It's gone that far. From A to Z, ACCOLADE to ZENEKA PHARMACEUTICS, wherever you go, there they are. Separate sightings are still more numerous. It may well be that these casting decisions stem from market research as to the kind of people most people like to see on TV (not their own kind of people, apparently). Most people are losers and they know it. You can't use people like them to sell them stuff because they'd never buy anything off people like themselves. One tried-and-true method of selling to the masses is by using celebrity salesmen from a life worlds removed from theirs, but, even aside from the labor costs, distance is what sustains celebrity: familiarity devalues it. To maximize the effectiveness of celebrity ads they must be kept scarce. The journeymen ad actors will have to come across as more familiar and accessible than the celestials but still superior to the normals--a better version of the viewers.

I'm talking about nothing but culturally conditioned self-perceptions of the body. The people in TV ads are the idealized versions of the people who are not. Madison Avenue's (and Hollywood's) preference for high yellows continues an old tradition among both blacks and whites of most highly esteeming the most white-looking of black women. At the same time, these light-skinned women are, after all, black as Americans reckon race. In a country like Brazil they would occupy a distinct racial category, but Americans of all races still cling to our ancient theory that anybody who appears to have or is known to have even a trace of African ancestry is black. So the darker African-Americans do not reject high yellows as members of their community, but they may envy them and are tempted to identify with them at least to the extent of heeding the advertising messages they present.

The explanation for TV advertising's fetish for redheads is not as obvious, but I think it's not too different in the long run. The axiom is the same: white is good and the whiter the better. Americans who now consider each other white (or so they say) haven't always been so sure who was white and who wasn't. In antebellum America, English-stock native-born Protestants seriously pondered whether Irish Catholics were white. Fifty years later, there was much doubt whether immigrants from Sicily and southern Italy were white. After all, most ostensibly white Americans have brown eyes, and an even higher proportion has brown hair. That doesn't mean they're not white, but, after all, they could certainly look whiter, and looks are all that matter in the advertising context. Who, then, looks white to white people and even more reliably whiter than a lot of them do?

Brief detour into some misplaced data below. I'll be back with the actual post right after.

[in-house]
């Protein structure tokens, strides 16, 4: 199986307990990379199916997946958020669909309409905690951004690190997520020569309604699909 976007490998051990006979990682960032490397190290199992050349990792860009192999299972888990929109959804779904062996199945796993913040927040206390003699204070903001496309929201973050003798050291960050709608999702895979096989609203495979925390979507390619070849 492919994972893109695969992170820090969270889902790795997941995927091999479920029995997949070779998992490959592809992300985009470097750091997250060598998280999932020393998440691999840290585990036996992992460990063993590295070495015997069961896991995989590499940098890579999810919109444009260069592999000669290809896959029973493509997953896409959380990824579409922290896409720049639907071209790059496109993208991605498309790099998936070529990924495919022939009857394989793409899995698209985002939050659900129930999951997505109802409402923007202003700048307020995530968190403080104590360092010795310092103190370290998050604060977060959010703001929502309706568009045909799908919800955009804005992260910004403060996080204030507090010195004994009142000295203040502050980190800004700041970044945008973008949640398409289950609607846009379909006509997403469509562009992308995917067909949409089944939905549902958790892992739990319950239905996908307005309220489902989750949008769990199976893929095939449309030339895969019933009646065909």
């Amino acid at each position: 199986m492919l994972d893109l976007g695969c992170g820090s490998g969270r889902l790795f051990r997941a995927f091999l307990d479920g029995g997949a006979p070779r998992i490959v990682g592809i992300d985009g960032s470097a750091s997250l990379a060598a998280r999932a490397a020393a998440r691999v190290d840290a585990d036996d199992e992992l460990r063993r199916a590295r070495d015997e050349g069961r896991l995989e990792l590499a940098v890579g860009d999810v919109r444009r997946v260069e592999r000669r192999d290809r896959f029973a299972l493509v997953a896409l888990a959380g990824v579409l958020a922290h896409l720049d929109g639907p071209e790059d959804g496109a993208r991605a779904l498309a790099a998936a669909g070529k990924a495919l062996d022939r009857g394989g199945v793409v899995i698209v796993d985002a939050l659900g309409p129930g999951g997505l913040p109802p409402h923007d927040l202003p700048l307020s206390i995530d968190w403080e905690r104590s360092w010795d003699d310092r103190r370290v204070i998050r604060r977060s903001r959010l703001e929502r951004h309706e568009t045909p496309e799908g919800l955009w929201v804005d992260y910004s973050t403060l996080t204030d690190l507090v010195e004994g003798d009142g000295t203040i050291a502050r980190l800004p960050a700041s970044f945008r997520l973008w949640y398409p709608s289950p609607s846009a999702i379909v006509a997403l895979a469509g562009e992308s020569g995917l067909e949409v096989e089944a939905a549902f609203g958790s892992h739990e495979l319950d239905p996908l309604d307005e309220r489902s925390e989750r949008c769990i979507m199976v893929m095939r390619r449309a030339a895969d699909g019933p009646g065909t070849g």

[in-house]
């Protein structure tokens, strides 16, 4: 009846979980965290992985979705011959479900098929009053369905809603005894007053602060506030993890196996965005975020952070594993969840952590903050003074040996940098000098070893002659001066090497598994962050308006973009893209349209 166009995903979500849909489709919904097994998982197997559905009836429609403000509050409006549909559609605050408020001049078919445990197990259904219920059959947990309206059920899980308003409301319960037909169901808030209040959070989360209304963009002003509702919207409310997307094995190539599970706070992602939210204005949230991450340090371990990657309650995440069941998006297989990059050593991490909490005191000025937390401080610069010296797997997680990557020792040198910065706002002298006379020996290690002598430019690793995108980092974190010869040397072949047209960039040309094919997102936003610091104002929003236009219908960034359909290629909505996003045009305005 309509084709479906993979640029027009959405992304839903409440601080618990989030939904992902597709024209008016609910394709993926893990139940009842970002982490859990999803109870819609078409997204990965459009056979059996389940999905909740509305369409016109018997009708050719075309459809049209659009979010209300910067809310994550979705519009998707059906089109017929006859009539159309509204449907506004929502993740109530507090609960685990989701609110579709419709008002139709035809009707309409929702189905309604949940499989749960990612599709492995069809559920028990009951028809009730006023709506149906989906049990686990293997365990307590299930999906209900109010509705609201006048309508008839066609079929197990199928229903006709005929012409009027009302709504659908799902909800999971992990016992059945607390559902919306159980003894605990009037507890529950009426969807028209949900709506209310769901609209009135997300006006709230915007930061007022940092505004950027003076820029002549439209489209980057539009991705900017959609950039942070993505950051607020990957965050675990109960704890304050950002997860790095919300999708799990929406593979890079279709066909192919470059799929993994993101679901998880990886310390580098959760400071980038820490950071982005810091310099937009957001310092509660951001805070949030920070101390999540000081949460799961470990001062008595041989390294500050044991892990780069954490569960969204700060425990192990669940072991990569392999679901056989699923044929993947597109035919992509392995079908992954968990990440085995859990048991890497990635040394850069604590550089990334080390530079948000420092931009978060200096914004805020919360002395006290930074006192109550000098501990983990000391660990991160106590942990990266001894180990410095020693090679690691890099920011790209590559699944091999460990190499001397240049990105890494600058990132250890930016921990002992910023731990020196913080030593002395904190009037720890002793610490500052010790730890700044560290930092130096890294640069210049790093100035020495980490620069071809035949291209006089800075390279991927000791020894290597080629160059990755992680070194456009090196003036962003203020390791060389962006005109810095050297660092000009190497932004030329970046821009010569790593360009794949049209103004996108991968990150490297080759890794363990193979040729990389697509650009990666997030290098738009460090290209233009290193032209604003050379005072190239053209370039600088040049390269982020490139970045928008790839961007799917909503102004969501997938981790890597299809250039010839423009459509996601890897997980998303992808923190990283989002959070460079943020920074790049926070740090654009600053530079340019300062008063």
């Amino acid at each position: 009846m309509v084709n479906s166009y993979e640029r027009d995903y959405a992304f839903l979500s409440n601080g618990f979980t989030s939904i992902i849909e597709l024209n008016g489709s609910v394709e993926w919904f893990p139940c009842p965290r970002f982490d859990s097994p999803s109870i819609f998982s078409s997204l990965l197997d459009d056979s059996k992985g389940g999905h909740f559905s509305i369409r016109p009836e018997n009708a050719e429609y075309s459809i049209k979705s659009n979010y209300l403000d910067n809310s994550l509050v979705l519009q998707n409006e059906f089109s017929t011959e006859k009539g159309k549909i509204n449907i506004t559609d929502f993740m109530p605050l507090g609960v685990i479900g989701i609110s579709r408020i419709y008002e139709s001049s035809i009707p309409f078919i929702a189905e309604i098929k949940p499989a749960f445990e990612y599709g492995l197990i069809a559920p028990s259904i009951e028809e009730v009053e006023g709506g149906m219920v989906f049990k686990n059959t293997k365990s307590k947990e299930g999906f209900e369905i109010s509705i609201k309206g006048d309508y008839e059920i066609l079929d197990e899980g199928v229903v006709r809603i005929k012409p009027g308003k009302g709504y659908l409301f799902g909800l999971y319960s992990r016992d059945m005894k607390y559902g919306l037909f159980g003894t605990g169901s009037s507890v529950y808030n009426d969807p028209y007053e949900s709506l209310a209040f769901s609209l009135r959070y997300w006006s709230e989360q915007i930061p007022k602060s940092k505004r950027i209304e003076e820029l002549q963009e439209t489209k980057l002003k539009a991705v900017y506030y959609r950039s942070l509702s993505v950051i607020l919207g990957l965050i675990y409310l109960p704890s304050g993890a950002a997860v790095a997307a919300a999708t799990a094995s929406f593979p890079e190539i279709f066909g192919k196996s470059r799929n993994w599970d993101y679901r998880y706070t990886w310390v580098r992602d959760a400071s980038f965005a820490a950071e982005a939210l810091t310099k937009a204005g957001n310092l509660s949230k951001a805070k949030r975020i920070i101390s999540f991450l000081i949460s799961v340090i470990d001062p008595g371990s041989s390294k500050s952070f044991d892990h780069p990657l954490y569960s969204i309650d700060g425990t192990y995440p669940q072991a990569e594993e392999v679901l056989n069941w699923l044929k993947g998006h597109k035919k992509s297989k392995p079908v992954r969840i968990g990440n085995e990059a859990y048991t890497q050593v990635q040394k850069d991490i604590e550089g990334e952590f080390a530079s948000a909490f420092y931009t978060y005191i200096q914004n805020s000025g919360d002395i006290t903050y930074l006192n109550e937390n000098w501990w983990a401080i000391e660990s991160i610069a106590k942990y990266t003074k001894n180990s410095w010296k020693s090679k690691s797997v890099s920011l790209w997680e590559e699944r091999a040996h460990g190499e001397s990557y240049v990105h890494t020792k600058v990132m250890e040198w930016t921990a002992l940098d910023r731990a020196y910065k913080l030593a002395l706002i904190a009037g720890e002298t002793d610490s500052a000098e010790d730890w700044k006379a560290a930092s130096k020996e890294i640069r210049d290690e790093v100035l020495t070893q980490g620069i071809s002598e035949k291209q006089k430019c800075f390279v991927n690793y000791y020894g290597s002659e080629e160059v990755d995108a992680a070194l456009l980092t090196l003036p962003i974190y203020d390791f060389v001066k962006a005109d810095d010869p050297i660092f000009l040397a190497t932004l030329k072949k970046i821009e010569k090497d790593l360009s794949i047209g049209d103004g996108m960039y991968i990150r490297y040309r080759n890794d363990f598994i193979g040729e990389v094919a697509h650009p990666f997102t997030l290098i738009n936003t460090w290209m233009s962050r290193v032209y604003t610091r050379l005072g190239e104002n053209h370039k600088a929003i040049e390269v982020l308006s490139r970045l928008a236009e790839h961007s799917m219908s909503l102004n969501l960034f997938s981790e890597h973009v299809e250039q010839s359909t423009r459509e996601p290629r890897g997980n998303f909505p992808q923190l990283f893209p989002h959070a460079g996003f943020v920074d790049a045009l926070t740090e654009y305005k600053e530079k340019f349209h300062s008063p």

Redheads. Almost always they have blue (or green) eyes and fair complexions. Somebody might up and say that this is also true of blondes. Insofar as this is true, it further proves my point. Blondes are also a small minority of the white population, but more numerous than redheads, and vastly overrepresented in TV advertising. There may well have been a time when blondes dominated ads as redheads and high yellows do now. Maybe the admen overdid blondes at a time before political correctness pressured them into bringing in some blacks, and they turned to redheads as an alternative source of ultra-whiteness. I've carried this ball as far as I care to, somebody else is welcome to pick it up and run with it.

Fads usually run to extremes before they run their course, and the doubleshot craze is no exception. The ultimate doubleshot (whose premium status is marked by an asterisk) is the hole in one: an actress who is both a redhead and a high yellow. Examples include TRIDENT GUM* and M&Ms*, but another example will end our excursion with sublime absurdity: the UNITED NEGRO COLLEGE FUND*!

Bob Black
PO Box 3142
Albany, New York 12203-0142